Bitcoin and Estate Planning
Once you’ve bought your cryptocurrency and ensured its security, you will need to consider a Bitcoin inheritance plan for your beneficiaries. If you don’t have such an inheritance plan for your Bitcoin, it will be impossible to pass on ownership of your Bitcoin to your heirs. Part of designing an inheritance plan is selecting an intermediary whom you can entrust with your cryptocurrency access codes so that, in the event of your death, someone trustworthy can access and distribute your Bitcoin accordingly.
Another suitable option would be to use a trusted attorney to hold the sensitive information in safekeeping. Your financial and legal advisor will also need to be informed about your Bitcoin investment when they conduct your estate planning. They will require information such as where your cryptocurrency is held, what the usernames and passwords are, and who the asset should be distributed to in the event of your death. You may request that only the Executor release the sealed document containing this information to the beneficiary at the time of your death. Whatever you do, do not include your password details for accessing your cryptocurrency in your Will as this becomes a public document after your death.
You will then need to write down the instructions regarding accessing your account where the cryptocurrency is stored. This should include everything an intermediary would require, from pin codes to passwords. A two-factor authentication is recommended, as this will require an additional level of security in the form of a code sent to your mobile via SMS. Remember to include all this detail with your Bitcoin access instructions in your inheritance plan.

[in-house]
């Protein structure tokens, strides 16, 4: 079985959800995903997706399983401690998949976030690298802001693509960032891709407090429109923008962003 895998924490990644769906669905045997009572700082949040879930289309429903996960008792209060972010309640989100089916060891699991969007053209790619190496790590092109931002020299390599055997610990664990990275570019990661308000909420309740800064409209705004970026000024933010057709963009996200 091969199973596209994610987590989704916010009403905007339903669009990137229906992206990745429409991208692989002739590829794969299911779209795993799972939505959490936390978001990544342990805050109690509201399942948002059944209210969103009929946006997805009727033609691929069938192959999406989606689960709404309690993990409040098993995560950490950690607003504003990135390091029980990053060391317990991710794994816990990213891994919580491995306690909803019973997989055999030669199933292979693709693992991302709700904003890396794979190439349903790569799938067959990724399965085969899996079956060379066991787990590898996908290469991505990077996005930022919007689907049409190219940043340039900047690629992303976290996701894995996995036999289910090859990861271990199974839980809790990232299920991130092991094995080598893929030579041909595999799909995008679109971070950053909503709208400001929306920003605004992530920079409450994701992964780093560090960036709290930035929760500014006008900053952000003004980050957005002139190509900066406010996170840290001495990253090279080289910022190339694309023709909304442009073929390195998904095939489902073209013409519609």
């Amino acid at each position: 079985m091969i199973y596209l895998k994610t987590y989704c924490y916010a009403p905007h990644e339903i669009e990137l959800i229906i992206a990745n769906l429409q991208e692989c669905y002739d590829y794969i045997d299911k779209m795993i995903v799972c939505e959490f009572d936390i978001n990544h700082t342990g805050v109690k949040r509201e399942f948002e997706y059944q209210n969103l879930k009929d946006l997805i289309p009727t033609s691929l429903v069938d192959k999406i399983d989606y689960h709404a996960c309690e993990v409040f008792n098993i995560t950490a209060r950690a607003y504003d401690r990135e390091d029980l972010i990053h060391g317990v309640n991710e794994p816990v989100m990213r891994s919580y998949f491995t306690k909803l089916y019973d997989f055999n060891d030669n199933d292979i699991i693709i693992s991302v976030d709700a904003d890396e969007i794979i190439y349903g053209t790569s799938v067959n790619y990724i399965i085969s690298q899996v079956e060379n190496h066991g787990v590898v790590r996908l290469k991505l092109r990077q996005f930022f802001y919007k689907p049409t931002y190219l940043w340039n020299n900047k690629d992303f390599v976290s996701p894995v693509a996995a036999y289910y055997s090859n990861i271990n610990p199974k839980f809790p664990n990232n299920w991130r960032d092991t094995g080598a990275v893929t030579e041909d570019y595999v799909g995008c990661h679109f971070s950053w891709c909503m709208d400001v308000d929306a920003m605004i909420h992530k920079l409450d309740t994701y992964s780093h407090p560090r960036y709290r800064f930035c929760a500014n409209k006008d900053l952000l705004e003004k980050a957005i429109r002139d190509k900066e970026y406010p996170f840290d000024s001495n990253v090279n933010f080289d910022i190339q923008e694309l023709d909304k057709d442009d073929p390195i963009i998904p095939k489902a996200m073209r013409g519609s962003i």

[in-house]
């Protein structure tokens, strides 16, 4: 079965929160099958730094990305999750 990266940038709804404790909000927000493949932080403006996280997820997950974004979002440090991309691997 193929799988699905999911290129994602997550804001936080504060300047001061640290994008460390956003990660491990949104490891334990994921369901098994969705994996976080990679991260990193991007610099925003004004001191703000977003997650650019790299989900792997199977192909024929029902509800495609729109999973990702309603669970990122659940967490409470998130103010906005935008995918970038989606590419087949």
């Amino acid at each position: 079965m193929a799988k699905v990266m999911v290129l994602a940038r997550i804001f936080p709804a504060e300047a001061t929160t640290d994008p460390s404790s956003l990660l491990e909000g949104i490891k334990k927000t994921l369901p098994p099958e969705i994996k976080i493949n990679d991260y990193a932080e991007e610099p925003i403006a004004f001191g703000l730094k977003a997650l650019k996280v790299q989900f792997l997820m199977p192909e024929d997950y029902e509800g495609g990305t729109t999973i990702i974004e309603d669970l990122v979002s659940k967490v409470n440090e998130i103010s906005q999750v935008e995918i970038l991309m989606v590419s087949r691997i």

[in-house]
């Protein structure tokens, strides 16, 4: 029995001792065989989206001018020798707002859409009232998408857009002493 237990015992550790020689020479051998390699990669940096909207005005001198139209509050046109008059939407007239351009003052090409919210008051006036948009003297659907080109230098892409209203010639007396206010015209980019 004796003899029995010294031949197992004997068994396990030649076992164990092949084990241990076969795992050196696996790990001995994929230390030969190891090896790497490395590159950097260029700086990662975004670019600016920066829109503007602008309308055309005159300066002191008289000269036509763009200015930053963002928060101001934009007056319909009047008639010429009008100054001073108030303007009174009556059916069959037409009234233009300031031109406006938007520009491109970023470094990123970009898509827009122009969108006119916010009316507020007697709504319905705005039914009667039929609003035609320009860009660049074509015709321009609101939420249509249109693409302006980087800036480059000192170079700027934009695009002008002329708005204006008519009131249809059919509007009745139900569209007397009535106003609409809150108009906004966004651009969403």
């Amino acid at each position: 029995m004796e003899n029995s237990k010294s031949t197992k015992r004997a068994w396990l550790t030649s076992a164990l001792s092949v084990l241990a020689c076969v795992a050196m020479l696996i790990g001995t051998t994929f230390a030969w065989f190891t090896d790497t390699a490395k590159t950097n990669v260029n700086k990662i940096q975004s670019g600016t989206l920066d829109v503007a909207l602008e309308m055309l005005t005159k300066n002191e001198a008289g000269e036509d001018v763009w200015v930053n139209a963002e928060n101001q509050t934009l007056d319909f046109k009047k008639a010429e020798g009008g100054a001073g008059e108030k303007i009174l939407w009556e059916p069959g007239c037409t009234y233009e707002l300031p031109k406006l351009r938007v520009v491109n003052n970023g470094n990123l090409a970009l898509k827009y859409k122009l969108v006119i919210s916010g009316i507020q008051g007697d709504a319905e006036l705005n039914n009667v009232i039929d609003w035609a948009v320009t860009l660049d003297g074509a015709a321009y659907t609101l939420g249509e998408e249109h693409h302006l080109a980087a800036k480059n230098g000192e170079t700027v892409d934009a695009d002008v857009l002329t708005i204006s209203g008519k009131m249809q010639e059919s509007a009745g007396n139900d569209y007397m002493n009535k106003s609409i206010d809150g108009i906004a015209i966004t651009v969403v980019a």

Another alternative method is to use a “cold storage” system which involves a USB drive containing your account passcode to protect your cryptocurrency. Using this, your wallet can only be unlocked once the drive is plugged into a computer without the need of having to write down your passwords. This USB “key” can be left in the care of your Attorney, together with your Will and clear instructions that it be issued to the beneficiary or another trusted person in the event of your death.
Blockchain technology is used to provide security for digital assets and the inheritance thereof. This type of technology, which has been a foundational feature of cryptocurrency, enables users to confirm transactions without the need for a central clearing authority, i.e. a human intermediary. It uses advanced cryptographic processes to verify the origination of the information and reduces the risk of hackers intercepting sensitive data.
Although attracting growing interest, no one truly knows what the future of Bitcoin holds. There are many scenarios stretching from bullish to bearish. However, it is essential that you consider any cryptocurrency that you may own when it comes to your estate planning, so as to not leave your heirs out in the cold.
Remember to also make a note in your Life File about your Bitcoin and how access can be gained in case of your demise. Read more… https://sonjasmith-funerals.co.za/my-life-file/